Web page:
In 1855, the American whale ship George Henry discovered the Resolute drifting in pack ice, some 1,200 miles from her last known position. Captain James Buddington split his crew, half of them now manning the abandoned ship. Fourteen sailed Resolute back to Groton Connecticut, arriving on Christmas eve.

The late 1850s was a difficult time for American-British relations. Senator James Mason of Virginia presented a bill in Congress to fix up the Resolute, and give her back to her Majesty Queen Victoria’s government as a token of friendship between the two nations.

$40,000 were spent on the refit. Commander Henry J. Hartstene presented the vessel to Queen Victoria on December 13, 1859. HMS Resolute served in the British navy until 1879 when she was retired, and broken up. The British government ordered two desks to be fashioned from English oak of the ship’s timbers, the work being done by the skilled cabinet makers of the Chatham dockyards. In 1880, the British government presented a large partner’s desk to President Rutherford B. Hayes. A token of appreciation for HMS Resolute’s return, a quarter-century earlier.

The Resolute Desk has remained in the White House from that day to this, excepting the Truman renovations and 11 years following the assassination of President John F. Kennedy, when it was moved to the Smithsonian. President George H.W. Bush moved it into the residence office, in the White House. Aside from that, the Resolute desk has remained in the oval office from the Presidency of Jimmy Carter, to that of Joe Biden.

May 19, 1828 Tariff of Abominations

Protective tariffs worked to the advantage of the north as they tended to strengthen, the industrial economies. To the south, agricultural economies were more dependent on imported goods whether those came from the north, or from overseas.

Following the industrial revolution, Britain emerged as the economic powerhouse of Europe. As Napoleon Bonaparte attempted to throttle the British economy by shutting down exports to Europe, manufacturers across the UK sought out new trade partners. Among those were their own former colonies, in America.

In the United States, the low prices of British goods had a damaging affect on American manufacturing. Goods were flooding into the market at prices American companies, were unable to match. The tide increased after the war of 1812. Congress passed a tariff on British made goods in 1816 and upped the tax, eight years later.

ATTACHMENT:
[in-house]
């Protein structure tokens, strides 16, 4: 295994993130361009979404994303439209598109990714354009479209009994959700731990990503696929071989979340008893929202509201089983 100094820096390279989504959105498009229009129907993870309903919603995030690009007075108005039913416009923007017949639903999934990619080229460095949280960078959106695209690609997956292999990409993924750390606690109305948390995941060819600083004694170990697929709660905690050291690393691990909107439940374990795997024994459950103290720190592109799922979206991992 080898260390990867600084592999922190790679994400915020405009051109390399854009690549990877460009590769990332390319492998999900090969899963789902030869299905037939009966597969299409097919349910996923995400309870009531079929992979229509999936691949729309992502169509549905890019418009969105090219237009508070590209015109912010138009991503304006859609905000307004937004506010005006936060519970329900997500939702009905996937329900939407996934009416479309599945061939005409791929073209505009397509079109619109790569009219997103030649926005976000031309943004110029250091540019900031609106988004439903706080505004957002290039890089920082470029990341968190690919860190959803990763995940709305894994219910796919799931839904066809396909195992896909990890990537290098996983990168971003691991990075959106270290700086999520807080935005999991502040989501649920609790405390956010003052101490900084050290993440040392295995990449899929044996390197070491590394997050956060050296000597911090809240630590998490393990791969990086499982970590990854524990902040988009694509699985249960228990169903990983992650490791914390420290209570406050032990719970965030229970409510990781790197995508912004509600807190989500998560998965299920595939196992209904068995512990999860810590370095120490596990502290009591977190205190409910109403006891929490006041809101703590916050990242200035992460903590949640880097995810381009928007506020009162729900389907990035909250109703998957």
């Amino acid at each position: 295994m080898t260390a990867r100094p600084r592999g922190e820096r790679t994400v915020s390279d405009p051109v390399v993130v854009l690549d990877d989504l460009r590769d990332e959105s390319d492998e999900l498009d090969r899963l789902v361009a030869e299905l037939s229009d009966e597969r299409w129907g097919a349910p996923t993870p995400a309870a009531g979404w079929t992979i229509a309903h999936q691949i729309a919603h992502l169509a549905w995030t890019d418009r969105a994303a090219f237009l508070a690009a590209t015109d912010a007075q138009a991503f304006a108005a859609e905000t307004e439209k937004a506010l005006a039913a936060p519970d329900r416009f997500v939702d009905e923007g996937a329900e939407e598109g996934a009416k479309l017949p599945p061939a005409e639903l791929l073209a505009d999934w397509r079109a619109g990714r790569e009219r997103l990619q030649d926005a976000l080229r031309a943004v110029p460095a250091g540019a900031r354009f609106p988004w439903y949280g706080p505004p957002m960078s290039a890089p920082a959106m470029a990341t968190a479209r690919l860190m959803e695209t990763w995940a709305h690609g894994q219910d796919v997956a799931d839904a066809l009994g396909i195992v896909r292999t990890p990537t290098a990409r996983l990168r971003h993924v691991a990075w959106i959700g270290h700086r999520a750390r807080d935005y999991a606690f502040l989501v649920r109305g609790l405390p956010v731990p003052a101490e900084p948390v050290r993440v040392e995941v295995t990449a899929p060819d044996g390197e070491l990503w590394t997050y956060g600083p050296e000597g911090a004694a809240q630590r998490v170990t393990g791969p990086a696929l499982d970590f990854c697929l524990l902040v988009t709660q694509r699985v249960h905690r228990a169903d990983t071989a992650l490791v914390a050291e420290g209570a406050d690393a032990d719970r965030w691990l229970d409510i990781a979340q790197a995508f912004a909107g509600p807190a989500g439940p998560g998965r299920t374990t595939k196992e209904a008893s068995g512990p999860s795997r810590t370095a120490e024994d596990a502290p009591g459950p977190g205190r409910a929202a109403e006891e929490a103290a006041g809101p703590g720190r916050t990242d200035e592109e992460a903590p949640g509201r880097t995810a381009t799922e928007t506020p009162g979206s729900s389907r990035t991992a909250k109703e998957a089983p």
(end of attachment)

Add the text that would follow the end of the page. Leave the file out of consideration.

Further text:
Protective tariffs worked to the advantage of the north as they tended to strengthen, the industrial economies. To the south, agricultural economies were more dependent on imported goods whether those came from the north, or from overseas. The cotton states doubly resented protective tariffs as they made it more difficult, for their British trade partners to pay for exported cotton.

Today, the divide between Democrats and Republicans is a fact of life. In the 1820s, the first recognizable pieces of that system, were just falling into place. John Quincy Adams was elected in 1824 in what many described, as a “corrupt bargain”. The mid-terms of 1826 marked the first time Congress was in firm control of the President’s political opponents.

In 1828, southern and mid-Atlantic lawmakers agreed to concoct a tariff so egregious, the bill would never pass. The “Tariff of Abominations” weighed heavily on manufactured goods and therefore southern states but also on raw materials like iron, hemp (for rope) and flax, a direct shot at New England manufacturing. In so doing, future President Martin van Buren, then-Vice President John C. Calhoun and others expected to pull southern support in the final moments and thus to embarrass the President and his more conservative allies like Adams’ Secretary of State, Henry Clay.

Fun fact: Martin van Buren was born in Kinderhook New York where most of the residents, spoke Dutch. Van Buren was no exception, making the 8th President of the United States the only President to speak English, as a second language.